News

Sociologist Alejandro Portes, fellow professors discuss circular immigration

Professors Jomills Braddock, David Abraham, Jorge Domínguez, Felicia Knaul and Alejandro Portes discuss the changing nature of migration at a panel about “The State and the Grassroots: Immigrant Transnational Organizations in Four Continents” at Richter Library Wednesday. Erum Kidwai // Staff Photographer

Professors Jomills Braddock, David Abraham, Jorge Domínguez, Felicia Knaul and Alejandro Portes discuss the changing nature of migration at a panel about “The State and the Grassroots: Immigrant Transnational Organizations in Four Continents” at Richter Library Wednesday. Erum Kidwai // Staff Photographer

University of Miami sociologist and author Alejandro Portes was joined by several other professors Wednesday afternoon to discuss themes from his new book, “The State and the Grassroots: Immigrant Transnational Organizations in Four Continents.” Portes, law professor David Abraham and director for the Miami Institute for the Americas Felicia Knaul were joined by Jorge Dominguez, the chair of the Harvard University Academy for International and Area Studies.

The talk was the first of a series, according to Knaul, and Portes was an ideal candidate to kick it off, being a UM professor and a recognized scholar in sociology. He was founding director of Princeton’s Center for Migration and Development. “The State and the Grassroots,” which was edited by Portes and Princeton lecturer Patricia Fernandez-Kelly, compares 18 grassroots organizations across the globe and how their infrastructure and activities help enable upward mobility for migrants.

A major point in the book and the discussion was the idea of “circular” migration, when a migrant returns to their homeland with the skills and resources they learned while away and contributes to the society they left. This, Portes said, is the solution to so-called “brain drain,” which occurs when nations with less opportunity lose talented individuals, creating a vacuum of development.

Portes used the examples of China and India to illustrate the benefit of circular migration patterns, as opposed to pressuring immigrants to assimilate to their new home and abandon their respective cultures. The attempt to force immigrants into a new society with no respect for where they came from “tends to backfire,” Portes said.

The discussion was particularly relevant in the larger picture of Miami as an enclave for Cuban immigrants who have assimilated to a degree, but maintained their culture. However, Portes said that due to the 60-year-long chasm between the United States and Cuba, the circular flow of growth and improvement has been cut off. This has never been as evident as in the light of current political disagreements over President Barack Obama’s visit to the island last week.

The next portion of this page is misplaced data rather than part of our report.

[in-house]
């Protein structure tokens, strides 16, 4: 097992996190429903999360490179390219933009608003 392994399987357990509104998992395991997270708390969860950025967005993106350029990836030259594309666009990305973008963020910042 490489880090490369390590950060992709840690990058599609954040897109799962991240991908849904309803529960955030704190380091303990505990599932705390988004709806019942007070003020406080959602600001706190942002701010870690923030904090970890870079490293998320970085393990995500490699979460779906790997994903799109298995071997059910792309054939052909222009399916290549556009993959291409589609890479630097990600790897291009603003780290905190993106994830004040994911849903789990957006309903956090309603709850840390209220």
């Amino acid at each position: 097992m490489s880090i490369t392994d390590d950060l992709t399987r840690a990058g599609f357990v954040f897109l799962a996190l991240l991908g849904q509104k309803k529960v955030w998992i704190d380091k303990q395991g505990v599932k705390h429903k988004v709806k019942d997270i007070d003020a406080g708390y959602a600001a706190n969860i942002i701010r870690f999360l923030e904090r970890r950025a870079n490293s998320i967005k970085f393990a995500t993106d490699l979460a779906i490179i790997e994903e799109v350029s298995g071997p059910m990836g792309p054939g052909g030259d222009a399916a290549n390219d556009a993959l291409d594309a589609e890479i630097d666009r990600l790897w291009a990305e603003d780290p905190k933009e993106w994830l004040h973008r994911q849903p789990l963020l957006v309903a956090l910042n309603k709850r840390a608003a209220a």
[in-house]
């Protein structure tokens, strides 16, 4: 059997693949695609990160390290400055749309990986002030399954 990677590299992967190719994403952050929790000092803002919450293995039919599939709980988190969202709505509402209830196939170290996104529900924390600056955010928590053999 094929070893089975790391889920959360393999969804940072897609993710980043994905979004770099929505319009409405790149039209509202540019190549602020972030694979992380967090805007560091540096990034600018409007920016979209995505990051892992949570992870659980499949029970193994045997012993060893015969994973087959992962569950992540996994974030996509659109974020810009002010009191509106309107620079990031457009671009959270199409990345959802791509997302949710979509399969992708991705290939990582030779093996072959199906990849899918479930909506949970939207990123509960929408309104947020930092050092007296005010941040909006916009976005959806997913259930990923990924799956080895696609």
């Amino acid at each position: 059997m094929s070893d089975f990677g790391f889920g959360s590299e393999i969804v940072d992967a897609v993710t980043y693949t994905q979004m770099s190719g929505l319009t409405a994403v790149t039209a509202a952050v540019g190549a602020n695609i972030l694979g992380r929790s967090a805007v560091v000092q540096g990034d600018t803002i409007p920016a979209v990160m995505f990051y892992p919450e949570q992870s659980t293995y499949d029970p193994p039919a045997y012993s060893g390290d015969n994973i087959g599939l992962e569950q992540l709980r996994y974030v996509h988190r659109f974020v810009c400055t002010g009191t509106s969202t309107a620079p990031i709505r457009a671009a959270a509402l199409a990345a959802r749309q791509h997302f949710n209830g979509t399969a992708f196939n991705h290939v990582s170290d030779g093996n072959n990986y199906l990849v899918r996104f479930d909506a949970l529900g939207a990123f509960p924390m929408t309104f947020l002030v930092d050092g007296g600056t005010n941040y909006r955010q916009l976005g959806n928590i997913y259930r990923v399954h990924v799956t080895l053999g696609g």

UM President Julio Frenk was in attendance as well, and he gave closing remarks. He said he was glad to get back to his “roots,” as he earned a doctorate degree in sociology at the University of Michigan. The role of universities in the global conversation about immigration – one that has become especially prominent during this presidential election cycle – is to set the standard for navigating multilayered issues, Frenk said.

“We are the source of that knowledge … We understand the intricacies and provide scholarship and knowledge; we perform a role in not just advancing our own academic endeavors, but we show the world how to deal with complex topics in an enlightened way,” Frenk said.

March 30, 2016

Reporters

Isabella Cueto

Isabella Cueto can be reached via email at editor@themiamihurricane.com and through Twitter at @isabellacueto


Around the Web
  • Miami Herald
  • UM News
  • HurricaneSports

If defense really does win championships, the University of Miami is in good shape. Despite giving u ...

This is the Miami Hurricanes team that finally solved its long hex in finally winning at Florida Sta ...

1. HURRICANES: No. 3 Canes beat Virginia in home finale: ACC title game, first 10-win season since 2 ...

The No. 2 Miami Hurricanes are kings at keeping their fans in a panicked state — then filling them w ...

CANESFAN SATISFACTION METER: G10: Time again for the latest edition of the Canesfan Satisfaction Met ...

The Finker-Frenkel Legacy Foundation gift will establish the Business Plan Competition Endowed Fund. ...

C. David Naylor, a UM Presidential Scholar and public health policy expert, provided insight into he ...

A cohort of five religious leaders from Miami, including a rabbi and imam from the University of Mia ...

Hollywood actress and star of the hit BET series Being Mary Jane gets real about gender, race and co ...

The annual development agreement meeting is a time for the city and University to share information ...

Miami survived an early scare to beat Virginia, 44-28, and achieve its first 10-win season since 200 ...

The University of Miami volleyball team produced some late-match magic Friday night to outlast an in ...

Miami dropped a 67-61 decision to Colorado on Saturday afternoon in its first road game of the seaso ...

Here are three matchups to watch in Saturday's Senior Day game between the No. 3 Canes and Virg ...

Miami's seniors will play their final home game at Hard Rock Stadium when the Canes face Virgin ...

TMH Twitter Feed
About TMH

The Miami Hurricane is the student newspaper of the University of Miami in Coral Gables, Fla. The newspaper is edited and produced by undergraduate students at UM and is published weekly in print on Tuesdays during the regular academic year.